About this detail of the Tiger
The turret designed for the VK4501 (P) had two pistol ports at the rear  , and this feature was carried over to the Tiger 1. The ports were located at exactly the 45 degree points on the circular turret rear  . In later vehicles the right-hand port was eliminated  . Then, when the turret design changed, a new kind of port replaced this.
These ports were of a much stronger design than previous German pistol ports. A fixed steel disc was embedded in the turret wall, held in place by six bolts. These had cone heads, to reduce the chance of a direct hit punching them through the wall.
The disc had a hole on one side. It was always installed with the hole to the left, as seen from outside. (Tiger 100 of S.Pz.Abt. 501 was photographed after capture with a pistol port in the other orientation. Since there was a bolt missing, it was most probably disassembled by the Russians and replaced wrongly.)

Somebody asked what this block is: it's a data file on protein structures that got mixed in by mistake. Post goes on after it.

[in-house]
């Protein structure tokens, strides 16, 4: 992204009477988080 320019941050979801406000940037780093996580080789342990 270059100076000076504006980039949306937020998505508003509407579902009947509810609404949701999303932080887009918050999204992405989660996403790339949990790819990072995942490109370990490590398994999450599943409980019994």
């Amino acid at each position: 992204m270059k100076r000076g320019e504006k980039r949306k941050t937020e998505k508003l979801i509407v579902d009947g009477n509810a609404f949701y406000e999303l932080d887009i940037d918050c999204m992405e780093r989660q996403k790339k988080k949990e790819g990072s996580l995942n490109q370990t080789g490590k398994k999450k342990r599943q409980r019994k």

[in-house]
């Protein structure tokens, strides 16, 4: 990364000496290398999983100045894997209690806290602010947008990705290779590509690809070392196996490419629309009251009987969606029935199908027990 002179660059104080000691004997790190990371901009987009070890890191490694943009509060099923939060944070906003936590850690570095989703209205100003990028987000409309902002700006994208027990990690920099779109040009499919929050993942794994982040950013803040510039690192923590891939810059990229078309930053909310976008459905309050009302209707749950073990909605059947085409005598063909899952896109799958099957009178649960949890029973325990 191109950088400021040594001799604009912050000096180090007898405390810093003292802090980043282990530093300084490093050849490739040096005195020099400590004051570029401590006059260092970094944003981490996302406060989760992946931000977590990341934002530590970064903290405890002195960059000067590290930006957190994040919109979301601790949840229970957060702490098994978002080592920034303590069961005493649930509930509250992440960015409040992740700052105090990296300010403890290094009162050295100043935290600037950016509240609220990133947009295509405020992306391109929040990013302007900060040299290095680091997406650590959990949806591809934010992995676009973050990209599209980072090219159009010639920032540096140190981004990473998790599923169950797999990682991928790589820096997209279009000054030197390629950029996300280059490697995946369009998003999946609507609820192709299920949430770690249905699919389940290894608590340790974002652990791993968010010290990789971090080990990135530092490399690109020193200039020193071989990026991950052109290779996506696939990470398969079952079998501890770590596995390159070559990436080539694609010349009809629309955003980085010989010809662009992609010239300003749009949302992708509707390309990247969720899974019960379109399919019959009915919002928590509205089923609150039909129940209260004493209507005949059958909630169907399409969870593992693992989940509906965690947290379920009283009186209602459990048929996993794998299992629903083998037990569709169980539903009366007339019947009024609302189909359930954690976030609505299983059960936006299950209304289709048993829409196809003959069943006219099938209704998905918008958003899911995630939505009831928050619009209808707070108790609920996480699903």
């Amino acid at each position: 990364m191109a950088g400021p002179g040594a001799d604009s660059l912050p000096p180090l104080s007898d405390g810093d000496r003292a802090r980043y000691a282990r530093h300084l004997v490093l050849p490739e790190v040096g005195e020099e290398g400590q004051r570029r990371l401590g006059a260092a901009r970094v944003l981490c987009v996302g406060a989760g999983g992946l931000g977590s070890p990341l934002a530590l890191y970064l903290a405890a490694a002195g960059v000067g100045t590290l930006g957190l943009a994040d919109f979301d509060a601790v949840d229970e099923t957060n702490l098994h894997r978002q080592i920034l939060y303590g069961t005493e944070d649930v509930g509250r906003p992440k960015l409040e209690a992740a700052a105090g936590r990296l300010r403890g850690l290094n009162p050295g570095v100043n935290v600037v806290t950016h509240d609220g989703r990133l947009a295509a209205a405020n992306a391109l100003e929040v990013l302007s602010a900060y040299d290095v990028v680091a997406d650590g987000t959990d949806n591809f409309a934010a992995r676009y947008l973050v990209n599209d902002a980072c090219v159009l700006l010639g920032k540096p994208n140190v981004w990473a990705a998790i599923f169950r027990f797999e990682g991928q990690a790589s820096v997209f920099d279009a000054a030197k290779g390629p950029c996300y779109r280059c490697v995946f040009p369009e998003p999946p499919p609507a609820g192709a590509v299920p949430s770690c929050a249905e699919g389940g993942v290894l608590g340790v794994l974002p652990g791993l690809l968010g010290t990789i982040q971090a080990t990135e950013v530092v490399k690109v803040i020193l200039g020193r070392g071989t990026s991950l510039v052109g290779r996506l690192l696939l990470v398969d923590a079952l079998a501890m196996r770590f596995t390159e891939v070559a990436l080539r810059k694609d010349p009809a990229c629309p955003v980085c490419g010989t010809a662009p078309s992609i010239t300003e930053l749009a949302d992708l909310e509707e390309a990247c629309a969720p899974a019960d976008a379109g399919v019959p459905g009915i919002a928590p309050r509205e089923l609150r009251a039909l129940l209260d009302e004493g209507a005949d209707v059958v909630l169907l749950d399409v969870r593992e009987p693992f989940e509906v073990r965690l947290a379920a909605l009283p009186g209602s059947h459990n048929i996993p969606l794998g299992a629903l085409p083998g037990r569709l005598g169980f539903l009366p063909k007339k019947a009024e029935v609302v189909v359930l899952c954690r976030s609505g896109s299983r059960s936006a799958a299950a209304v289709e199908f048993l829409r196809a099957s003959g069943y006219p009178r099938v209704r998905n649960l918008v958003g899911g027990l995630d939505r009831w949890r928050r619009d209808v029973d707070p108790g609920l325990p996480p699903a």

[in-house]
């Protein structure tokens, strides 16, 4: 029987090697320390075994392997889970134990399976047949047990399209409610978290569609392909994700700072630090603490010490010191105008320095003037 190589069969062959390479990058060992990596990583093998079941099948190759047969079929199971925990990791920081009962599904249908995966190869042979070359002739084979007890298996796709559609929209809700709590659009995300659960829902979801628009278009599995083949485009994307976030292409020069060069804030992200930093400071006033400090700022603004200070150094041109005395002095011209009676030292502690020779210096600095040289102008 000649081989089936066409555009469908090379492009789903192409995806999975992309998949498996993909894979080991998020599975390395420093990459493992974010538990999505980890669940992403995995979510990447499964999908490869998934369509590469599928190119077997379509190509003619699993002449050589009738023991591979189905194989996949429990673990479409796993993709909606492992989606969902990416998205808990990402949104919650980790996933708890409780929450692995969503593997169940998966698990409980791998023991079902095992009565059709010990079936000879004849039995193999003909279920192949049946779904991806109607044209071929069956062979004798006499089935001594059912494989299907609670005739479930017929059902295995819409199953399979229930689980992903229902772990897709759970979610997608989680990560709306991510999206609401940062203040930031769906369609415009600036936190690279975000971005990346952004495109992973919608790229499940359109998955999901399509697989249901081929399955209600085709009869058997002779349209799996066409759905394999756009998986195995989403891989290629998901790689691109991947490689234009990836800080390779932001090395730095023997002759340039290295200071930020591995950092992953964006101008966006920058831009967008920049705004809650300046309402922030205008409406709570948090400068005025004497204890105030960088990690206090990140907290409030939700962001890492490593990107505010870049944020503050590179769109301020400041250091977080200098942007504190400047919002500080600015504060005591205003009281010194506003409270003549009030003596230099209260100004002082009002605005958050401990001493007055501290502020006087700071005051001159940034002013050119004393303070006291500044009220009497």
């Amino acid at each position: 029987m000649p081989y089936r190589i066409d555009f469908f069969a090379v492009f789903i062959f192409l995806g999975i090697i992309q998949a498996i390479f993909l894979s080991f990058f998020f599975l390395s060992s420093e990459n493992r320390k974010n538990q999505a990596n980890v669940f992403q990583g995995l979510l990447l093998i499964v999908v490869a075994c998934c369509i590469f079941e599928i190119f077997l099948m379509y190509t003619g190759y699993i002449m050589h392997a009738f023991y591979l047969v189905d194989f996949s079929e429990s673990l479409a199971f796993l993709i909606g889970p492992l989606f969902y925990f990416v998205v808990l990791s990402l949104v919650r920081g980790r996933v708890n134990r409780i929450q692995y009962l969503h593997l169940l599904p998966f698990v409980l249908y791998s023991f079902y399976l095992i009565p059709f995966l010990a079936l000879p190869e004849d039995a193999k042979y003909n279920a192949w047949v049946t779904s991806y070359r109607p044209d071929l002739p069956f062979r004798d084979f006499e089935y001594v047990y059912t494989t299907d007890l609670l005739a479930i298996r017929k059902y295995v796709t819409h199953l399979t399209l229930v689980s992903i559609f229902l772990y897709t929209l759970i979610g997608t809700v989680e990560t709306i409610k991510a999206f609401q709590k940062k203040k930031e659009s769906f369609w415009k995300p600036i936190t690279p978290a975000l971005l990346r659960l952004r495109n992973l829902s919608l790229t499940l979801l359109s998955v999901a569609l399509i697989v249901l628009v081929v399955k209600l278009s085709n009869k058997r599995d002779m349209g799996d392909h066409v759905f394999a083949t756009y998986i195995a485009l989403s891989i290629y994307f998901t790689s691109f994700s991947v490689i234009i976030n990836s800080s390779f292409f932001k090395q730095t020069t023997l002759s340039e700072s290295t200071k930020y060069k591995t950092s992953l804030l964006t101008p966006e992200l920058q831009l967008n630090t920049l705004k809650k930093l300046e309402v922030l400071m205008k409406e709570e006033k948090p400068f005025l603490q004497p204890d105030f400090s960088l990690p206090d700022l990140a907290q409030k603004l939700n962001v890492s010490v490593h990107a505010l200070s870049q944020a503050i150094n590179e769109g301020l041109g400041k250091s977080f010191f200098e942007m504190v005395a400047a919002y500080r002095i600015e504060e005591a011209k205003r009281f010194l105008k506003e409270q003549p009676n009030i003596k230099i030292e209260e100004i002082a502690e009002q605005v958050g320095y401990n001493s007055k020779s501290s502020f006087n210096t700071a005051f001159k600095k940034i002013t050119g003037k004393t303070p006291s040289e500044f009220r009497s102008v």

On the inside of the turret wall was another, smaller steel disc. This had a handle and could rotate through 180 degrees  .
This is the example in the Bovington vehicle, in 1990, with its original ivory and black paint. There is a half-century worth of dust, one of the bolts is missing, but the port worked perfectly. Notice that its oil has seeped out and discoloured the paint.
The rotation was limited by stoppers welded to the turret wall.
The knob on the handle was the top of a spring-loaded plunger that would lock into the holes in these stoppers. This locked the disc in place. The knob had to be pulled to allow another rotation  .
The inner disc had a hole that would align with the outer hole if it was rotated to one extreme.
This sectional diagram shows how the holes lined up and the size of the opening. A pistol of width 35mm would have a field of fire of 30 degrees to each side. Notice the rubber seal, part of the waterproofing of the tank.
 DW to Tiger 1